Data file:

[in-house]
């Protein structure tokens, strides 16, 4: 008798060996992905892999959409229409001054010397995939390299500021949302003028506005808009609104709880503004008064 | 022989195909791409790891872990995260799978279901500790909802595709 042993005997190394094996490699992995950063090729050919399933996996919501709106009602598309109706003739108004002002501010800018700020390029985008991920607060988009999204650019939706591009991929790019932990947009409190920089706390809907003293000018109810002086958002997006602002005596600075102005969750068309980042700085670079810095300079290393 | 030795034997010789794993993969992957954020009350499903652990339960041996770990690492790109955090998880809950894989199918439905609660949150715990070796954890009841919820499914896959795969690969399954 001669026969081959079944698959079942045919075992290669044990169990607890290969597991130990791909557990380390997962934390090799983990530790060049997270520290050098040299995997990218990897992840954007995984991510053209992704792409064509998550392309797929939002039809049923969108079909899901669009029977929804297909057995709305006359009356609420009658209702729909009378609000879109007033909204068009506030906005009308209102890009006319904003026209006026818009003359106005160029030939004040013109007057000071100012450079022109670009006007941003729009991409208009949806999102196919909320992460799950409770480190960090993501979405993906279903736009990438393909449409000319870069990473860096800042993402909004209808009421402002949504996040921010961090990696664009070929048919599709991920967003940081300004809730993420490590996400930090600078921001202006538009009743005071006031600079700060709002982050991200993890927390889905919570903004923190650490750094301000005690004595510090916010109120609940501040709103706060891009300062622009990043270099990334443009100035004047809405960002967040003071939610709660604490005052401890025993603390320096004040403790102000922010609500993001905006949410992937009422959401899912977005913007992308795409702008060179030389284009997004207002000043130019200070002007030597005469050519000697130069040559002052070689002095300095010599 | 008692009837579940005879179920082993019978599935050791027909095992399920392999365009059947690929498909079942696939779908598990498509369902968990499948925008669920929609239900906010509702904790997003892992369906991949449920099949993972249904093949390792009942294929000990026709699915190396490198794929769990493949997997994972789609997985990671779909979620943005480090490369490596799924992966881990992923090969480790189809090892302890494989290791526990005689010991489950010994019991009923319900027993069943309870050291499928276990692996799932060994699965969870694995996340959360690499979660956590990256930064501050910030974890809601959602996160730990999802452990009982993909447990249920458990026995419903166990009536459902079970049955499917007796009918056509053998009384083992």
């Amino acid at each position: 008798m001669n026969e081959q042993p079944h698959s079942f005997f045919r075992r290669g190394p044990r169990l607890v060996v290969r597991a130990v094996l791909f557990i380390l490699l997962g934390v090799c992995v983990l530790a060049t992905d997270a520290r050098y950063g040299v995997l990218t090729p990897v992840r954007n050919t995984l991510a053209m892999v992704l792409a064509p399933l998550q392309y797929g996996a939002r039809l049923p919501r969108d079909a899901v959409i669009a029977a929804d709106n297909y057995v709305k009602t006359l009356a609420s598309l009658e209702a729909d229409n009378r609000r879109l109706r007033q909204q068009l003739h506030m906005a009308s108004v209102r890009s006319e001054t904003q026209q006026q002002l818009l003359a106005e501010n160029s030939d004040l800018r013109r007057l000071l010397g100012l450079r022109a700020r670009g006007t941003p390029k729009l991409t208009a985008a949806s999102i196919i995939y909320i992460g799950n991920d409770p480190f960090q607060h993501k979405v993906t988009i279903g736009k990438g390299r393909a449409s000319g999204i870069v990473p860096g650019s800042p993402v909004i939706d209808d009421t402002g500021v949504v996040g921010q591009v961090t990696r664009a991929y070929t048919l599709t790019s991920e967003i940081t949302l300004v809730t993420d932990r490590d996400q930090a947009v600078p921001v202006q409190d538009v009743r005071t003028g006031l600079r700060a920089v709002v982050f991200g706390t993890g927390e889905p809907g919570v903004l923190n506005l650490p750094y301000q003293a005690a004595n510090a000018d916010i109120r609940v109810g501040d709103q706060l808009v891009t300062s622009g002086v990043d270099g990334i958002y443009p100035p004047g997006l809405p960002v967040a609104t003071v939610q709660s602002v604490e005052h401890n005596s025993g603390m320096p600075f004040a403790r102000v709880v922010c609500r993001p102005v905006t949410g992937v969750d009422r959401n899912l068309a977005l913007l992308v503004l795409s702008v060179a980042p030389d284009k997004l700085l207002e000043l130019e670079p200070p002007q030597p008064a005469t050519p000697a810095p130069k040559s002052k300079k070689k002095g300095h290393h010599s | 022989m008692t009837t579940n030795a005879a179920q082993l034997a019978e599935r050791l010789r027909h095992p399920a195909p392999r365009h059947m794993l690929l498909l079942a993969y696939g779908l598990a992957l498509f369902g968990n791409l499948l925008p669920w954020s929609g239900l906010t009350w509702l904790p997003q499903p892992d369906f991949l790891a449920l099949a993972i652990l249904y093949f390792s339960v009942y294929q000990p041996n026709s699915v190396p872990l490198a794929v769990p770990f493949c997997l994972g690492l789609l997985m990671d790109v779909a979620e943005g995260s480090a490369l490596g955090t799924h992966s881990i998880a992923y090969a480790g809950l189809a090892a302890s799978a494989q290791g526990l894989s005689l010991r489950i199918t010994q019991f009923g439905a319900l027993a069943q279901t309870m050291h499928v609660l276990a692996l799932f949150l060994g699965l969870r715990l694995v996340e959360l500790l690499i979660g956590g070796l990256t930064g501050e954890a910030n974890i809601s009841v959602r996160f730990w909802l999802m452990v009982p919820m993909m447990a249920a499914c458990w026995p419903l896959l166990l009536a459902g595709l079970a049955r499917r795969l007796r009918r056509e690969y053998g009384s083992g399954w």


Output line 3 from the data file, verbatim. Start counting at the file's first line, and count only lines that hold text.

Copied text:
């Amino acid at each position: 008798m001669n026969e081959q042993p079944h698959s079942f005997f045919r075992r290669g190394p044990r169990l607890v060996v290969r597991a130990v094996l791909f557990i380390l490699l997962g934390v090799c992995v983990l530790a060049t992905d997270a520290r050098y950063g040299v995997l990218t090729p990897v992840r954007n050919t995984l991510a053209m892999v992704l792409a064509p399933l998550q392309y797929g996996a939002r039809l049923p919501r969108d079909a899901v959409i669009a029977a929804d709106n297909y057995v709305k009602t006359l009356a609420s598309l009658e209702a729909d229409n009378r609000r879109l109706r007033q909204q068009l003739h506030m906005a009308s108004v209102r890009s006319e001054t904003q026209q006026q002002l818009l003359a106005e501010n160029s030939d004040l800018r013109r007057l000071l010397g100012l450079r022109a700020r670009g006007t941003p390029k729009l991409t208009a985008a949806s999102i196919i995939y909320i992460g799950n991920d409770p480190f960090q607060h993501k979405v993906t988009i279903g736009k990438g390299r393909a449409s000319g999204i870069v990473p860096g650019s800042p993402v909004i939706d209808d009421t402002g500021v949504v996040g921010q591009v961090t990696r664009a991929y070929t048919l599709t790019s991920e967003i940081t949302l300004v809730t993420d932990r490590d996400q930090a947009v600078p921001v202006q409190d538009v009743r005071t003028g006031l600079r700060a920089v709002v982050f991200g706390t993890g927390e889905p809907g919570v903004l923190n506005l650490p750094y301000q003293a005690a004595n510090a000018d916010i109120r609940v109810g501040d709103q706060l808009v891009t300062s622009g002086v990043d270099g990334i958002y443009p100035p004047g997006l809405p960002v967040a609104t003071v939610q709660s602002v604490e005052h401890n005596s025993g603390m320096p600075f004040a403790r102000v709880v922010c609500r993001p102005v905006t949410g992937v969750d009422r959401n899912l068309a977005l913007l992308v503004l795409s702008v060179a980042p030389d284009k997004l700085l207002e000043l130019e670079p200070p002007q030597p008064a005469t050519p000697a810095p130069k040559s002052k300079k070689k002095g300095h290393h010599s | 022989m008692t009837t579940n030795a005879a179920q082993l034997a019978e599935r050791l010789r027909h095992p399920a195909p392999r365009h059947m794993l690929l498909l079942a993969y696939g779908l598990a992957l498509f369902g968990n791409l499948l925008p669920w954020s929609g239900l906010t009350w509702l904790p997003q499903p892992d369906f991949l790891a449920l099949a993972i652990l249904y093949f390792s339960v009942y294929q000990p041996n026709s699915v190396p872990l490198a794929v769990p770990f493949c997997l994972g690492l789609l997985m990671d790109v779909a979620e943005g995260s480090a490369l490596g955090t799924h992966s881990i998880a992923y090969a480790g809950l189809a090892a302890s799978a494989q290791g526990l894989s005689l010991r489950i199918t010994q019991f009923g439905a319900l027993a069943q279901t309870m050291h499928v609660l276990a692996l799932f949150l060994g699965l969870r715990l694995v996340e959360l500790l690499i979660g956590g070796l990256t930064g501050e954890a910030n974890i809601s009841v959602r996160f730990w909802l999802m452990v009982p919820m993909m447990a249920a499914c458990w026995p419903l896959l166990l009536a459902g595709l079970a049955r499917r795969l007796r009918r056509e690969y053998g009384s083992g399954w």